Windows Tablets Captures 7.5% Of Tablet Market After Just 6 Months Into The Market

Windows Q1 2013 Marketshare


Strategy Analytics today posted their global tablet shipments numbers. As expected, Apple and Android dominated the market like last year. But there is a new 3rd player in the race, Microsoft. Microsoft released Windows 8 which has a radical new UI optimized for touch last October. OEM partners started shipping Windows 8 based tablets last October and the sales was limited by poor retail availability. In 2013, many Windows 8 touch devices went on sale across the globe and we can see the results in the above chart. Microsoft has got 7.5% of the market with 3 million Windows tablets shipping in Q1 2013. Not a bad start at all.

 Microsoft captured a niche 7.5 percent global tablet share in Q1 2013. Very limited distribution, a shortage of top tier apps, and confusion in     the market, are all holding back shipments.

Source: SA

  • Bugbog

    “…….and So it Begins!..”

  • MaelN

    Yeah, smaller tablets 7-8 inch are really expected by users. Lot of friends are most interested in Windows 8 tablet than android or ios, but the price is quite too high yet.

  • Bugbog

    Yep! It’s great that Win 8 tabs are now mainlining, and new sizes coming up too. Even my 68yr old mother wants one, and she don’t want no “bog-standard” Android base-line model either! She’s already familiar with the Metro UI and will definitely need something that performs similarly smooth! :)

    One of her pals came over with a small tab, which she noticed couldn’t even perform zooming! Even she knew that was bad! 😀

    I already own the Surface, and as soon as the Asus VivoRT comes down in price (or an 8.1 gets released), I’m getting her one!

  • the person

    My gosh, what will the FUD spewers have to claim when PCs take over the tablet market? The PC will have to find a new way to “die”!

  • opteron opteron

    The IDC hasn’t approved this research yet. According to them Windows tablets can reach this level only in 2015 in order to achieve 11% predicted market share (crystal ball) in 2017!!!! Either the research is bogus or IDC is a bunch of charlatans.

    • Bugbog

      I think it’s the later. 😉

  • Rikkirik Contrera

    One of my predictions was that Google and Apple have a lot to fear and to lose with the introduction of W8 tablets (especially including the hybrid devices). Despite the poor sales of PC’s Microsoft remains dominant in the PC market with on average a 94% share of the global PC market (each year for the past decade). So poor PC sales have nothing to do with the popularity of tablets eroding PC sales (the problem is the economic crises, especially in Europe, where most countries and businesses are going bust). Microsoft remains unchallenged in this area (Google Chromebook has a 0,023% marketshare after 2 years). But with the introduction of W8 tablets/hybrids, the market dominance of Ipads and Android tablets is threatened in a big way. W8 tablets and especially the hybrids will break open the market and Microsoft may kill the tablet market for Android tablets and Ipads. People who buy hybrids will not need a seperate tablet, making the pie even smaller for Ipads and Android tablets. There are rumors circulating that Apple is going to build a hybrid Mac/Ipad, a Macpad. Google Chromebook is a big failure, so Google can’t even compete on this turf. The hybrid and integrated features (Skydrive, Office 2013 etc) of W8 tablets make them a more desirable and functional tablet than Ipads and Android tablets. With W8 tablets becomming globally available and smaller tablets in the making Google and Apple are becomming endangered species on the tablet front. Will we see 15% market share at least in oktober 2013?? Yes, at least.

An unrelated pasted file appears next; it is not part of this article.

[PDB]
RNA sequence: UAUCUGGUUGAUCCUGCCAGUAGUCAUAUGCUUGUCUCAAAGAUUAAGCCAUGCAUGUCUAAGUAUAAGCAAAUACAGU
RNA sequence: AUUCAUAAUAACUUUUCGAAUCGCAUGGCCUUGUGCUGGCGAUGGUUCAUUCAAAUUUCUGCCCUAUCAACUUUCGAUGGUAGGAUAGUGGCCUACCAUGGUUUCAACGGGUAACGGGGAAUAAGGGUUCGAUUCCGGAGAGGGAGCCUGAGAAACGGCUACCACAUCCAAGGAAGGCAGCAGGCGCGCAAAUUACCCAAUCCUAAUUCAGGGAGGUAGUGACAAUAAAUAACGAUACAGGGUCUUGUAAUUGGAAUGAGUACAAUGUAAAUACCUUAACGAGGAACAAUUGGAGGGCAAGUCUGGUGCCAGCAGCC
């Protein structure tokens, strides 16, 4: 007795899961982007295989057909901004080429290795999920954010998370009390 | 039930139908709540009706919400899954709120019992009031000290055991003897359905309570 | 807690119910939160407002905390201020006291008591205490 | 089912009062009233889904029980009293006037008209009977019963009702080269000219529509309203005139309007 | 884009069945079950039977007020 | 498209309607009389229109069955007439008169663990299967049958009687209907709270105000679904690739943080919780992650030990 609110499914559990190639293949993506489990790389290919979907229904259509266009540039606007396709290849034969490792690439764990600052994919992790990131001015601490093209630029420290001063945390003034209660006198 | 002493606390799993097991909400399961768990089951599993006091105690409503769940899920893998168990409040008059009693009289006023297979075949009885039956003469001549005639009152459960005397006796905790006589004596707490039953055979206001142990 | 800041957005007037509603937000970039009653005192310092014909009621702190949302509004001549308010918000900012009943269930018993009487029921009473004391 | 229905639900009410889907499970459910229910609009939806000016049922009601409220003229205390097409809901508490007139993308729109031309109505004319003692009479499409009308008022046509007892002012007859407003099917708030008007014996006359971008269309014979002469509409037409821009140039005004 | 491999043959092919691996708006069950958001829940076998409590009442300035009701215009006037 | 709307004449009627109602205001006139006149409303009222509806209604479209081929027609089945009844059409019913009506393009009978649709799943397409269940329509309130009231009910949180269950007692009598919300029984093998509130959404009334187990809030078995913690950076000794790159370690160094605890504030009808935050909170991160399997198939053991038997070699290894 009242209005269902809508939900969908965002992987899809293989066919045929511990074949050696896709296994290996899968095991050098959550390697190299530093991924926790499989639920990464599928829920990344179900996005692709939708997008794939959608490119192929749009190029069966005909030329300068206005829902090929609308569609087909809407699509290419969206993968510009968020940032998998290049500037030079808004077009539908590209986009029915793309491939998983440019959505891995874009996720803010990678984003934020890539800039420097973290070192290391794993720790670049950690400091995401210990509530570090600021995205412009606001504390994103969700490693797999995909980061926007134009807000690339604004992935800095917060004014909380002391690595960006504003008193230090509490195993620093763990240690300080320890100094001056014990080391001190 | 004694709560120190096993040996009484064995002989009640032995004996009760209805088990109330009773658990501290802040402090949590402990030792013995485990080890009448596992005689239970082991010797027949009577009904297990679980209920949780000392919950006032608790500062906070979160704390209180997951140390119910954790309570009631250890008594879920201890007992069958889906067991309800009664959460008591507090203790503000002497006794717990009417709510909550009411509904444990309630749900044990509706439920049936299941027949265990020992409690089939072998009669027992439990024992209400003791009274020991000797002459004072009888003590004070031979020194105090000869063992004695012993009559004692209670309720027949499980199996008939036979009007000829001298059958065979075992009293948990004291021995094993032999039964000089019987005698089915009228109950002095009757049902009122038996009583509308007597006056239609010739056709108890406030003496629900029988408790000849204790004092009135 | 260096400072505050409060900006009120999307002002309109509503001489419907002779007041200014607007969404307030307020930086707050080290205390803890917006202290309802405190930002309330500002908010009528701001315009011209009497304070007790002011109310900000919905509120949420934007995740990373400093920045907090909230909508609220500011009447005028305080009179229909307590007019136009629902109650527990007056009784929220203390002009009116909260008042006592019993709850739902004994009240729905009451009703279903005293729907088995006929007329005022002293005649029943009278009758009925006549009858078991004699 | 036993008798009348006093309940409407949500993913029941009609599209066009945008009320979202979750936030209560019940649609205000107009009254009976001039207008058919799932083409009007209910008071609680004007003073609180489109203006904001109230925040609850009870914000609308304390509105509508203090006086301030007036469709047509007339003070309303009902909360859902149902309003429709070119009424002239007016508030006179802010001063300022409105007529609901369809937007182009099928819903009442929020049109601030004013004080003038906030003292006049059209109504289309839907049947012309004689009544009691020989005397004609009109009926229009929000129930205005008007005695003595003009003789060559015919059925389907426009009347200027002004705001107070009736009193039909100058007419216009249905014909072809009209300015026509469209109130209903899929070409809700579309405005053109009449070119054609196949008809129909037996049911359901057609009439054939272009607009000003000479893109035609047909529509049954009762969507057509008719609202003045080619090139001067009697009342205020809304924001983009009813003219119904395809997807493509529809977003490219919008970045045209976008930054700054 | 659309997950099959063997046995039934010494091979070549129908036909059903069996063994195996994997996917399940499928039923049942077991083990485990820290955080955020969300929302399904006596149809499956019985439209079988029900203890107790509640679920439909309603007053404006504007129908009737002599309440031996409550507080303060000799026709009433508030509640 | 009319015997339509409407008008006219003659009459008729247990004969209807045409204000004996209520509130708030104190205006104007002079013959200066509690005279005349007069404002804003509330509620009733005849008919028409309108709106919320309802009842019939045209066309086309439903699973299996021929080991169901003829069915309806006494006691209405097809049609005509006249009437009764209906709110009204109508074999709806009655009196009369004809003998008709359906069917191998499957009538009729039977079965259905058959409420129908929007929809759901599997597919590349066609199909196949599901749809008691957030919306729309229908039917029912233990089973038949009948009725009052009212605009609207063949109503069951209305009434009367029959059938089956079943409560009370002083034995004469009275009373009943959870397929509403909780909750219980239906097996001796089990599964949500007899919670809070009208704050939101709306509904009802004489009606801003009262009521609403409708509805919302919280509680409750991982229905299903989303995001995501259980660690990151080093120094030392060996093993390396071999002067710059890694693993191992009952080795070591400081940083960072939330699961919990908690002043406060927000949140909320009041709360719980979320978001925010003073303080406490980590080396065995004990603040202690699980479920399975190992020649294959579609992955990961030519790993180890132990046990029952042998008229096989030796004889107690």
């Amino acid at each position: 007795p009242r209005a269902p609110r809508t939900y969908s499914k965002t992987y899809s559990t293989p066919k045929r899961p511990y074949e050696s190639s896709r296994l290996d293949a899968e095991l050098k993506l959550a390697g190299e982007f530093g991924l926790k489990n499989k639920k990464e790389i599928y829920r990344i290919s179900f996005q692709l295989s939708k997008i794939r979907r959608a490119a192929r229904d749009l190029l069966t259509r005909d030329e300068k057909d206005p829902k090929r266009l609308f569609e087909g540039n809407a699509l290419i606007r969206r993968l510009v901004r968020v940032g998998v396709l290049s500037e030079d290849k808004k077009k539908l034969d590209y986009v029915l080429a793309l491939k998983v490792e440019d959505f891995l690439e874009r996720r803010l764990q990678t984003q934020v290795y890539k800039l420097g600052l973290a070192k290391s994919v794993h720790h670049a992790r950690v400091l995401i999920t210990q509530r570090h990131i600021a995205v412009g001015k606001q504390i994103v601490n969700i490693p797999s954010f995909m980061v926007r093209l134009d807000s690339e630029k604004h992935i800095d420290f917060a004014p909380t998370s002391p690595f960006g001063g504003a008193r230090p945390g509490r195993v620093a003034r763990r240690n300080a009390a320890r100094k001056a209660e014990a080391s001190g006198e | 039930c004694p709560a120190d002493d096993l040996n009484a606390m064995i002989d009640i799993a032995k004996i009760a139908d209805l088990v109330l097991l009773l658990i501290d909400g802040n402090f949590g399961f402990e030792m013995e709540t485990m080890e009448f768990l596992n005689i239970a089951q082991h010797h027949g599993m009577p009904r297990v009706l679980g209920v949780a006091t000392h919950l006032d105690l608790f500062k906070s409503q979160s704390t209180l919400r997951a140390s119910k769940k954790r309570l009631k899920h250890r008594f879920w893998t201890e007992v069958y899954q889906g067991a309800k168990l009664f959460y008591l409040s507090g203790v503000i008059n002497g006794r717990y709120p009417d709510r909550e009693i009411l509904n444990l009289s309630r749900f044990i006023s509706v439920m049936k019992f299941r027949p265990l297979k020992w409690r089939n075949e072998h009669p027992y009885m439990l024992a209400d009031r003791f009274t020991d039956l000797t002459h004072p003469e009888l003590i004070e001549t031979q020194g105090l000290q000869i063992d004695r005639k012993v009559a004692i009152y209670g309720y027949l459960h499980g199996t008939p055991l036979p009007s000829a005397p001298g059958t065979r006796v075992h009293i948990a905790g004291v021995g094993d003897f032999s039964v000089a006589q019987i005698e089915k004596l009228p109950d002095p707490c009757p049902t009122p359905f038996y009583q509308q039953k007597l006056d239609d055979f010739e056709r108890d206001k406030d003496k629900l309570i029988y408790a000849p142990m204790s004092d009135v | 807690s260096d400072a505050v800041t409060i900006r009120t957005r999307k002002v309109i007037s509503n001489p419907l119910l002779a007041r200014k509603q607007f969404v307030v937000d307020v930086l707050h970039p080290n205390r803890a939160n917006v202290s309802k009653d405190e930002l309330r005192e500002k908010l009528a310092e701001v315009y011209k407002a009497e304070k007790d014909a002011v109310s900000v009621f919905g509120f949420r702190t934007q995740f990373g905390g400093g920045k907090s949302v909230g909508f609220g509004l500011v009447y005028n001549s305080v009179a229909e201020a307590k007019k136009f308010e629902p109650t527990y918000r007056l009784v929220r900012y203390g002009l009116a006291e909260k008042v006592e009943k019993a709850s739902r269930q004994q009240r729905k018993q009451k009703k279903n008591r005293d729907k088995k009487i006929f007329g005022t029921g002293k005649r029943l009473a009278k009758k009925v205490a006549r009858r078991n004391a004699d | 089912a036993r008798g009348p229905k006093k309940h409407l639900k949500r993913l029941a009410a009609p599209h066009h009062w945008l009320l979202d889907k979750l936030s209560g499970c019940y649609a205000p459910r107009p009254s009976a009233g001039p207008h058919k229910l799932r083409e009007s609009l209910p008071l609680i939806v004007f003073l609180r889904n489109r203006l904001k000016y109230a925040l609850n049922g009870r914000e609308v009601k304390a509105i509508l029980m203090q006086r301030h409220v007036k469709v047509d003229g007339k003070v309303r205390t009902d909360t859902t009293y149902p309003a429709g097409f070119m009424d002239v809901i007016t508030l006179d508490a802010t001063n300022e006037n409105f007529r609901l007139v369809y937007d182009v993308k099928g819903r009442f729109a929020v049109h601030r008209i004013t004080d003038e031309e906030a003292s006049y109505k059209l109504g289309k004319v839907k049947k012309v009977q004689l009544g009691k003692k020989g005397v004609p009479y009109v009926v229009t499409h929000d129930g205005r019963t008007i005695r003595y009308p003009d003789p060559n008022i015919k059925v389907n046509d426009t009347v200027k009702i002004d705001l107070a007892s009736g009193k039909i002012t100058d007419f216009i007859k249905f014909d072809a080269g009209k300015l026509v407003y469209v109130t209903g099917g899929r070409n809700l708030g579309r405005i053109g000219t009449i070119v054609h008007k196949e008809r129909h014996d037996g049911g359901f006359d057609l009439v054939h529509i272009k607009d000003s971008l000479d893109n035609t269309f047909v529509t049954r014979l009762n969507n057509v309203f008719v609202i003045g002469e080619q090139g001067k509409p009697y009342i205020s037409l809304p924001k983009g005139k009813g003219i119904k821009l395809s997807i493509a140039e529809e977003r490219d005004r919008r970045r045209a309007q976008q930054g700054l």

• Oliver

      Good post. I don’t get why Microsoft has been criticised for making a tablet OS as good as a computer, while its competitors are all stuck with limited phone OSs on their 7-10 inch devices.
      The Chromebook concept is just comical. The Pixel for £1000?!

      • krayziehustler

        Don’t forget consumer OSes that are not built for the touch screen future.

        • Oliver

          What’s your point?

          My laptop and desktop run with Windows 8 very well, slightly faster than 7 as well.

          My Surface RT is better than an iPad for me because it’s built like a PC minus programmes that I don’t use but runs excellently on a great piece of hardware. iPads are built like phones and behave like phones, running well for a phone but not as a PC.